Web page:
Jodi recently launched her Jodi Eats food walks. Seriously, she will coordinate the best food walks ever. I just KNOW it (because I’ve eaten with her!).

For those in Saigon, or planning to visit soon, make sure you book a walk asap.

Disclosure: Jodi is a good friend. While she is NOT a foodie, she does love food.

Drew Meyers

Drew Meyers is the co-founder of Horizon & Oh Hey World. He worked for Zillow from September of 2005 to January of 2010 on the marketing team managing Zillow’s API program and various online partnerships. Founder of Geek Estate Blog, a multi-author blog focused on real estate technology for real estate professionals, and myKRO.org, a blog devoted to exploring the world of microfinance. As passionate as you get about travel.

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accumulatemoredesireless

“Enough”

accumulatemoredesireless

Obviously you aren’t surprised I agree with this. Buy less. Travel more.

[via Veronica Ludwig (on FB) via The Art of Observation]

Drew Meyers

Drew Meyers is the co-founder of Horizon & Oh Hey World. He worked for Zillow from September of 2005 to January of 2010 on the marketing team managing Zillow’s API program and various online partnerships. Founder of Geek Estate Blog, a multi-author blog focused on real estate technology for real estate professionals, and myKRO.org, a blog devoted to exploring the world of microfinance. As passionate as you get about travel.

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Couchsurfing

Can Couchsurfing Right their Sinking Ship?

CouchsurfingI hope so.

A few months ago, I wrote a post on Tnooz detailing some steps CouchSurfing should take to revive their community. Ignoring the obvious rifts in the community and staying the course clearly wasn’t a viable option. My recommendation was to fire all their top execs, hire leaders from within the community, and then go on a full on roadshow.

This past Friday, their CEO Tony Espinoza stepped down.

I want to be very very clear on my stance on CouchSurfing, so there is no confusion.

The Couchsurfing hospitality movement is awesome, and has been for a long time. I know many, many people who have surfed all over the world and developed amazing friendships as a result. I’ve attended several meetups abroad, and met great people at them. I’m a huge fan of what Couchsurfing has stood for for a long, long time.

Oh Hey World is focused on connecting like minded people in person…regardless of what they believe in, or which websites they use or don’t use. We’re not out to make CouchSurfing go away. Far from it. In fact, I’d love to help Couchsurfing succeed by connecting surfers/hosts who are still passionate about it in a more efficient way while they travel.

As I mentioned in my original post, I still believe a roadshow is the only way to get the wheels back on the track. Someone at the top of the organization who is 100% committed to righting the ship needs to go talk face to face with the former diehard supporters, and win them back over. As such, I created a “community” page on Oh Hey World for Couchsurfers who wish to give suggestions as to how to bring the magic of the movement back and are open to speaking to others who feel the same way. The Couchsurfing community can use the group page as you see fit. If you want any of the content on it modified, I’m happy to do so – just send me an email (drew at ohheyworld). If you want to use some other platform, group, website, or app to organize yourselves and provide feedback to CouchSurfing — then that’s totally fine too.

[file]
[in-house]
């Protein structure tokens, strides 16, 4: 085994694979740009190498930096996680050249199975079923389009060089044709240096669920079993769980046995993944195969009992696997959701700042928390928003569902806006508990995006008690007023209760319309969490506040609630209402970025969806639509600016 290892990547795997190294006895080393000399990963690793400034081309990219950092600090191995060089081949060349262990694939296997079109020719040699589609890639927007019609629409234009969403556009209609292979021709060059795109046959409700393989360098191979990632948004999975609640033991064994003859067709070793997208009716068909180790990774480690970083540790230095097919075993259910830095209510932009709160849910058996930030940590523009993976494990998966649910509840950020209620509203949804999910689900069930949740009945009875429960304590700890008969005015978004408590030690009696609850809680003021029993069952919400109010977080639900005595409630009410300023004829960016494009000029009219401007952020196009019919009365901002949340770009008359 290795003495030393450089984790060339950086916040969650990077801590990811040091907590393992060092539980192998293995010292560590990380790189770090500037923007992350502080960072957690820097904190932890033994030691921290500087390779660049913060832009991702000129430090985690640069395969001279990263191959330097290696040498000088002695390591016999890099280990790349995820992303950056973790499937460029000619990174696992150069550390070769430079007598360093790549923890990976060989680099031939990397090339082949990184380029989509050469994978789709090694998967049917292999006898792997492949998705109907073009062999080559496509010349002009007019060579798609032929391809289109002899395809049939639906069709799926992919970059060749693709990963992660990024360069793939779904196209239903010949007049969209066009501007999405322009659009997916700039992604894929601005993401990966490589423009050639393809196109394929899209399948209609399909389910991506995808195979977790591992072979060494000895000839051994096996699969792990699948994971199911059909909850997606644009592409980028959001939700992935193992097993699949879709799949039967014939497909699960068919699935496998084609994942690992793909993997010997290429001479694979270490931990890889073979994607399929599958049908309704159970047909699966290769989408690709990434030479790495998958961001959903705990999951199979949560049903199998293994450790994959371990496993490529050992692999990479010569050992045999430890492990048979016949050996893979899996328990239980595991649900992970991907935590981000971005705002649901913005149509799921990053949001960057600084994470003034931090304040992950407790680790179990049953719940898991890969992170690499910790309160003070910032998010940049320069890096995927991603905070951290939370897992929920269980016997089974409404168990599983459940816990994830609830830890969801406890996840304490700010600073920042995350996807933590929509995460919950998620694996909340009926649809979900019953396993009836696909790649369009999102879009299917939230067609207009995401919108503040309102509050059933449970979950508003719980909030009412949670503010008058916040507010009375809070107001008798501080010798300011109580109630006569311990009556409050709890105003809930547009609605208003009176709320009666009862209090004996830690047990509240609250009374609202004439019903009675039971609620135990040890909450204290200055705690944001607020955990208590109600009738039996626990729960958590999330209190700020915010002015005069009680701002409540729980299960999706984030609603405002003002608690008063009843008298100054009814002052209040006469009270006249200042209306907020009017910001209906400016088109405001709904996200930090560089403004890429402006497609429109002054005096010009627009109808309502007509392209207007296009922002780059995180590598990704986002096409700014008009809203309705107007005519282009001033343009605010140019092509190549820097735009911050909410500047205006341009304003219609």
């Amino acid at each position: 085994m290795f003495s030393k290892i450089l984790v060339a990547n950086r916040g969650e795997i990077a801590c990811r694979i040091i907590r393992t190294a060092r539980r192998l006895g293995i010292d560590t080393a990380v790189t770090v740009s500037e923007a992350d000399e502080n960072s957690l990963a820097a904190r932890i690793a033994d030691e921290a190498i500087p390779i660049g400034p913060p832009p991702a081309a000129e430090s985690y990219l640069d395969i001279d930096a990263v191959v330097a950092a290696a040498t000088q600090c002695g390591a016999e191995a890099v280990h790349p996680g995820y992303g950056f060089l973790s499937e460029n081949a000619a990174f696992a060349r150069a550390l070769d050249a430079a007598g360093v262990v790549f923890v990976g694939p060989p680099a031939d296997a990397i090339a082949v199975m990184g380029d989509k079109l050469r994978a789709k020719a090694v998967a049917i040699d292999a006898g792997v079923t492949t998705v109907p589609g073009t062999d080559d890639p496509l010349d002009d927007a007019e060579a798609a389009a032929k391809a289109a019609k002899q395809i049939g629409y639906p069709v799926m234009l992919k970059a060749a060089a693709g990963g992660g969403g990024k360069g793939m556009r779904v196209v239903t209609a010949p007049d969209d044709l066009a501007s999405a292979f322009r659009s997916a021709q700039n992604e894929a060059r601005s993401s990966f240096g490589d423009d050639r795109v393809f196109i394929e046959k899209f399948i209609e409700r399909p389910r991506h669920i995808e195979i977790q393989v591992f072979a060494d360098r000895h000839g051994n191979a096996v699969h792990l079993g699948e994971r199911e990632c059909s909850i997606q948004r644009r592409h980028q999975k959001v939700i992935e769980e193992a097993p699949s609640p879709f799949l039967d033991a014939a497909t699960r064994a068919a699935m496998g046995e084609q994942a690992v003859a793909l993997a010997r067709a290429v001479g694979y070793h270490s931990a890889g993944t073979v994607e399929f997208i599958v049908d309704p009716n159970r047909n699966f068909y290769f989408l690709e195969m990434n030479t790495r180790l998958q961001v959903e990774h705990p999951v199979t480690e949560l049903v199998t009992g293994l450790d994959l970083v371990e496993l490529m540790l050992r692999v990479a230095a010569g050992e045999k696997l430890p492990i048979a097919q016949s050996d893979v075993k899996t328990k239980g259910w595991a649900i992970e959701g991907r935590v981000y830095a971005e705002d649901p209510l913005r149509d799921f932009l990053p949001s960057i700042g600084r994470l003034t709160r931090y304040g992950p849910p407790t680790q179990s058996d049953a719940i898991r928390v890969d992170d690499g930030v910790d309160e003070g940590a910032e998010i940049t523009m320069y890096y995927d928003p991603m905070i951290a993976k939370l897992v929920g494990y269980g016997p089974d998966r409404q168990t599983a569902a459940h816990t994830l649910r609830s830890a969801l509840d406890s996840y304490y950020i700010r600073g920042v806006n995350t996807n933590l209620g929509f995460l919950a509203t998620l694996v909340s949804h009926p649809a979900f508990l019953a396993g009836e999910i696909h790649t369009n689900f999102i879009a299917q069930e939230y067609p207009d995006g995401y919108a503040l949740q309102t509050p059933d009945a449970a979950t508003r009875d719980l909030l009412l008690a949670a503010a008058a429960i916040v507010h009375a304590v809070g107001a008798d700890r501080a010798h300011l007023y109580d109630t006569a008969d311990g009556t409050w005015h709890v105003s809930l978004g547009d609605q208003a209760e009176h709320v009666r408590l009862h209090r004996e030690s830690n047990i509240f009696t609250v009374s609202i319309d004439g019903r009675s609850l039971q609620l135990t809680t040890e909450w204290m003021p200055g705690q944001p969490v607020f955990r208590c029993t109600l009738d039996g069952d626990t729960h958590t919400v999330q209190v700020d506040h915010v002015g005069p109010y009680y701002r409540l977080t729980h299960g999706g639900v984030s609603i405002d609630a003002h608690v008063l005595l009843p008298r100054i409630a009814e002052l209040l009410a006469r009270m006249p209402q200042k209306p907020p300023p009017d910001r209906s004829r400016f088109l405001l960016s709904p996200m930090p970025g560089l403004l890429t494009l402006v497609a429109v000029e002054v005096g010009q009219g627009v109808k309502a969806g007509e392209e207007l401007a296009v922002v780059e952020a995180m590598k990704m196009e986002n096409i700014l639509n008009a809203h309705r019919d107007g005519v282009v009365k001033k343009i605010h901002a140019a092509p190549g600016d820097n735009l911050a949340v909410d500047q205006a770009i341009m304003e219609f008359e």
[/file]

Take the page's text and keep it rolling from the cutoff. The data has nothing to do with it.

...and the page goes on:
The page can be accessed HERE.

Of course, I have no idea what is happening inside the Couchsurfing walls to know how employee moral is, as I’m not a part of the organization nor am I an active member of their community. I truly hope Couchsurfing figures out a way to right their ship. As of now, it looks bleak from the outside.

But don’t listen to me. Listen to the Couchsurfing community members (and here and here).

Note: To use the community page, you’ll have to sign into Oh Hey World, check-in to a city, and THEN visit the Couchsurfers community page. We’re currently working through the UI/UX/Design – we’ll end up with an intuitive flow focused on communities and not the check-in…but we’re not there yet.

Drew Meyers

Drew Meyers is the co-founder of Horizon & Oh Hey World. He worked for Zillow from September of 2005 to January of 2010 on the marketing team managing Zillow’s API program and various online partnerships. Founder of Geek Estate Blog, a multi-author blog focused on real estate technology for real estate professionals, and myKRO.org, a blog devoted to exploring the world of microfinance. As passionate as you get about travel.

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ivechangedstoppedtheirway

The Truth About Changing

The life of a traveler is a lifestyle that not everyone understands. I can relate to the quote/photo my Uncle Ron posted to Facebook yesterday…and I’m guessing many of the travelers reading this can, too.

ivechangedstoppedtheirway

Drew Meyers

Drew Meyers is the co-founder of Horizon & Oh Hey World. He worked for Zillow from September of 2005 to January of 2010 on the marketing team managing Zillow’s API program and various online partnerships. Founder of Geek Estate Blog, a multi-author blog focused on real estate technology for real estate professionals, and myKRO.org, a blog devoted to exploring the world of microfinance. As passionate as you get about travel.